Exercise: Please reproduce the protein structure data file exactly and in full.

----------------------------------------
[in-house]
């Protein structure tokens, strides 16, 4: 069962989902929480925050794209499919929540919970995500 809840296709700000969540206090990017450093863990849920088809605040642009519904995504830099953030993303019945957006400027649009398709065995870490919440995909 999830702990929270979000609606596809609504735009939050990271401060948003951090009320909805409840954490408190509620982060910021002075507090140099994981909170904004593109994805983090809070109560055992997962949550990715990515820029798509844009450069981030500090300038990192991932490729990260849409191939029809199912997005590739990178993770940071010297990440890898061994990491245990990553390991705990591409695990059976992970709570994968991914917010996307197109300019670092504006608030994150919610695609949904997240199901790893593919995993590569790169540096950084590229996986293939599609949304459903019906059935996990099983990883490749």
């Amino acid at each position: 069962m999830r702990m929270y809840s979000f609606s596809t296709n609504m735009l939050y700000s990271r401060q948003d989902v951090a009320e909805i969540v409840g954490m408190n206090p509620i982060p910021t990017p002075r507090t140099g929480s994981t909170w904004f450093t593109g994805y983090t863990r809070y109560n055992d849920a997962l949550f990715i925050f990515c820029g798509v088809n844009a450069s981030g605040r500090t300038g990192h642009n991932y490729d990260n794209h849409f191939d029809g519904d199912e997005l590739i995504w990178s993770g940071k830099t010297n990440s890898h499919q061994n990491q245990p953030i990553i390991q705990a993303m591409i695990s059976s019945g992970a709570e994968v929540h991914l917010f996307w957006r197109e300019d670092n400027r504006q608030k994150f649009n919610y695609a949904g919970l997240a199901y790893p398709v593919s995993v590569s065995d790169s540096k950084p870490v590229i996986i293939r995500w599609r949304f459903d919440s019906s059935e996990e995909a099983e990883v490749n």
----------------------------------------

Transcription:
[in-house]
């Protein structure tokens, strides 16, 4: 069962989902929480925050794209499919929540919970995500 809840296709700000969540206090990017450093863990849920088809605040642009519904995504830099953030993303019945957006400027649009398709065995870490919440995909 999830702990929270979000609606596809609504735009939050990271401060948003951090009320909805409840954490408190509620982060910021002075507090140099994981909170904004593109994805983090809070109560055992997962949550990715990515820029798509844009450069981030500090300038990192991932490729990260849409191939029809199912997005590739990178993770940071010297990440890898061994990491245990990553390991705990591409695990059976992970709570994968991914917010996307197109300019670092504006608030994150919610695609949904997240199901790893593919995993590569790169540096950084590229996986293939599609949304459903019906059935996990099983990883490749």
């Amino acid at each position: 069962m999830r702990m929270y809840s979000f609606s596809t296709n609504m735009l939050y700000s990271r401060q948003d989902v951090a009320e909805i969540v409840g954490m408190n206090p509620i982060p910021t990017p002075r507090t140099g929480s994981t909170w904004f450093t593109g994805y983090t863990r809070y109560n055992d849920a997962l949550f990715i925050f990515c820029g798509v088809n844009a450069s981030g605040r500090t300038g990192h642009n991932y490729d990260n794209h849409f191939d029809g519904d199912e997005l590739i995504w990178s993770g940071k830099t010297n990440s890898h499919q061994n990491q245990p953030i990553i390991q705990a993303m591409i695990s059976s019945g992970a709570e994968v929540h991914l917010f996307w957006r197109e300019d670092n400027r504006q608030k994150f649009n919610y695609a949904g919970l997240a199901y790893p398709v593919s995993v590569s065995d790169s540096k950084p870490v590229i996986i293939r995500w599609r949304f459903d919440s019906s059935e996990e995909a099983e990883v490749n």